Serbia and Montenegro on the world map. Map of Serbia and Montenegro
Map of Serbia and Montenegro with cities. Where Serbia and Montenegro is on the world map. The main geographical facts about Serbia and Montenegro - population, country area, capital, official language, religions, industry and culture.
Serbia and Montenegro Fact File
Official name Serbia and Montenegro
Form of government Federal republic with two legislative bodies (Chamber of Republics and Chamber of Citizens)
Area 102,350 sq km (39,51 7 sq miles)
Time zone GMT + 1 hour
Projected population 2015 10,309,000
Population density 104.1 per sq km (269.7 per sq mile)
Life expectancy 73.7
Infant mortality (per 1,000) 1 7.4
Official language Serbian
Other languages Albanian, Hungarian
Literacy rate 93%
Religions Eastern Orthodox 65%, Muslim 19%, Roman Catholic 4%, Protestant 1 %, other 11 %
Ethnic groups Serbian 63%, Albanian 14%, Montenegrin 6%, Hungarian 4%, other 13%
Economy Not available; war disrupted employment
GNP per capita US$2,370
Climate Temperate, with cold winters and hot summers
Highest point Daravica 2,656 m (8,714 ft) Map reference Page 296
At its southwestern edge, Serbia and Montenegro, the "rump" republic of Yugoslavia, has a toehold on the Adriatic Sea. Otherwise it is landlocked, sharing borders with seven countries. Moving from the west around to south clockwise, these are Bosnia and Herzegovina, Croatia, Hungary, Romania, Bulgaria, Macedonia, and Albania. Serbia and Montenegro now comprises the republics of Serbia and Montenegro—all that remains of the former federation of Yugoslavia after four of its six constituent republics, Slovenia, Croatia, Bosnia and Herzegovina, and Macedonia— seceded in the early 1990s.
Yugoslavia came into existence in December 1918 as a combination of formerly separate Balkan states, most of which had been under Austro-Hungarian control. Serbia had become independent in 1878, bringing to an end five centuries of almost continuous Ottoman rule. The new country was originally called the Kingdom of Serbs, Croats, and Slovenes, but in 1929 the name Yugoslavia was adopted. During the Second World War Yugoslavia was invaded by Germany and the country was further devastated by civil war. More than a million Yugoslavs perished during this time. At the end of the war a communist government led by a Croat, Josip Broz, better known as Marshal Tito, came to power, but remained independent of the Soviet Union. After Tito died in 1980 ethnic tensions began to assert themselves, and in 1991 Croatia and Slovenia seceded, leading to four years of bitter ethnic-based conflict between Serbia and its neighbors. In the Kosovo province, mainly inhabited by muslim Albanians, the ethnic conflicts persisted. In 1999, after initial opposition of the Russian government, an international alliance and NATO reacted to massive actions of the Serbian army by bombing Yugoslavia. An international peace-keeping force led by Russia and the US has been installed in Kosovo since 2000. In the fall of 2000 elections brought reformers into power and in March 2003 a new constitution replaced the federal republic by the union of two states, Serbia and Montenegro. Each has their own president and parliament, but there is also one president heading the entire country as chief of state and leader of the government. A referendum in 2006 is planned to decide whether the union will persist.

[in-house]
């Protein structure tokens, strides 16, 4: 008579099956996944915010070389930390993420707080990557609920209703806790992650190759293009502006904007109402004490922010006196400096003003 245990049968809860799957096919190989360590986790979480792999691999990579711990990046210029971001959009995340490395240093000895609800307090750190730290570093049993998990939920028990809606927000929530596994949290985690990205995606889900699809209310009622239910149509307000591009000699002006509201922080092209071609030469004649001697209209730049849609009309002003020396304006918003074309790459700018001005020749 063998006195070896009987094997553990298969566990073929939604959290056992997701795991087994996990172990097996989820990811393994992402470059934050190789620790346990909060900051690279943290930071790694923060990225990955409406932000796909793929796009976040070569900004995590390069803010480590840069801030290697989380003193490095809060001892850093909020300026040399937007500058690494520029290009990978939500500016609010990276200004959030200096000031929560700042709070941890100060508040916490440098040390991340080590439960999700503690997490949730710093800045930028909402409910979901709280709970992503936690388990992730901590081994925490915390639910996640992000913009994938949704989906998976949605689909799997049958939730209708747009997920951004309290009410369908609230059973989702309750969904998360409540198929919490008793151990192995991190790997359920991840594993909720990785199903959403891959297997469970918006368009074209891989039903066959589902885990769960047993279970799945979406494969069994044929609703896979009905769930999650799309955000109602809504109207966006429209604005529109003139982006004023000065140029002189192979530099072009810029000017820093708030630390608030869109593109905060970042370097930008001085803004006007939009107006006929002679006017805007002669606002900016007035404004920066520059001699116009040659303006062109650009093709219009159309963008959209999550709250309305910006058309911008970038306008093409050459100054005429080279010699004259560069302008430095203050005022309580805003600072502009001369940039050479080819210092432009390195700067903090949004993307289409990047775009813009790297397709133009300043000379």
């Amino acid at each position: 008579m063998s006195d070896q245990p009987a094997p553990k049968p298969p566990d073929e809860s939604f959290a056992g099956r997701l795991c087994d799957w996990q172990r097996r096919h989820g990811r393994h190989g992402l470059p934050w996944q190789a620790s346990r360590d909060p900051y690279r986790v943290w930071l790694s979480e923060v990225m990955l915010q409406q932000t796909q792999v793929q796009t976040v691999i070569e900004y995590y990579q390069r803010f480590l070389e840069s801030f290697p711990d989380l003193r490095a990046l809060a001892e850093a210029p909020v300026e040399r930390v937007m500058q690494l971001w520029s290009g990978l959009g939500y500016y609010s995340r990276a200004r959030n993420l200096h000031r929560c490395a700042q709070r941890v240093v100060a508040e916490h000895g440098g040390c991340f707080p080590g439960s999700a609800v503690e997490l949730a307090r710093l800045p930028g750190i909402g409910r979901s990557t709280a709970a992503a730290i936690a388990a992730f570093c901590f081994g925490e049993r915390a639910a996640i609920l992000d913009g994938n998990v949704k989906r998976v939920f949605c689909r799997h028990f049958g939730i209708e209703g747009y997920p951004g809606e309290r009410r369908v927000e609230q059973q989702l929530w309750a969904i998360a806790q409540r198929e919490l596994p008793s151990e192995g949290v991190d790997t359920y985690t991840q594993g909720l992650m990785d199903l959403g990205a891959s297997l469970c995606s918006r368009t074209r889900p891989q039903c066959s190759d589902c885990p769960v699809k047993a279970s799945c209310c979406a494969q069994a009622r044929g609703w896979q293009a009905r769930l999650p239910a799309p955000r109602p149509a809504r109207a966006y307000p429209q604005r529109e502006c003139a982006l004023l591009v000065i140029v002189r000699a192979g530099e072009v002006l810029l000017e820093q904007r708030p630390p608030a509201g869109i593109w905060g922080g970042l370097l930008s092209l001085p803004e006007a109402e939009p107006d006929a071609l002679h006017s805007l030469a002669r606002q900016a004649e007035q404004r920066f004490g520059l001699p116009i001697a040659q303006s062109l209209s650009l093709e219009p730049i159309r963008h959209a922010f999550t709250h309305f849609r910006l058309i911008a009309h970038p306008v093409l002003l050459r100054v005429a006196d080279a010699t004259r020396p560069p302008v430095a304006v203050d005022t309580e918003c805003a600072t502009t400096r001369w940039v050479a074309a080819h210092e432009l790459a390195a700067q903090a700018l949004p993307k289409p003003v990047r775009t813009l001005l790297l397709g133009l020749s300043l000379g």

Serbia and Montenegro are largely mountainous. The rocky peaks of the heavily forested Balkan Mountains separate Serbia from Bulgaria and Romania and stretch across much of southern and central Serbia and into Bosnia and Herzegovina. Much of Montenegro, in the southwest, is covered by the bare limestone ridges of the Dinaric Alps, which run from Slovenia south into Albania. In the north of the country and covering most of the province of Vojvodina, is the fertile Pannonian Plain. A number of rivers including the Sava, the Tisza and the Danube traverse this plain, which extends northwest into Croatia and Hungary.
Agricultural produce is centered on the northern plain, which supports substantial crops of wheat, maize, and vegetables as well as livestock and poultry. Agriculture in Montenegro is based mainly on the raising of sheep and goats. Serbia and Montenegro has considerable reserves of coal and petroleum and is largely self-sufficient in fuel. Most of these resources are in the northern province of Vojvodina and the troubled southern region of Kosovo. Mining and heavy machine manufacture are major contributors to the country's economy which, however, especially in Serbia remains seriously destabilized by years of warfare and the consequent disruption of trade links.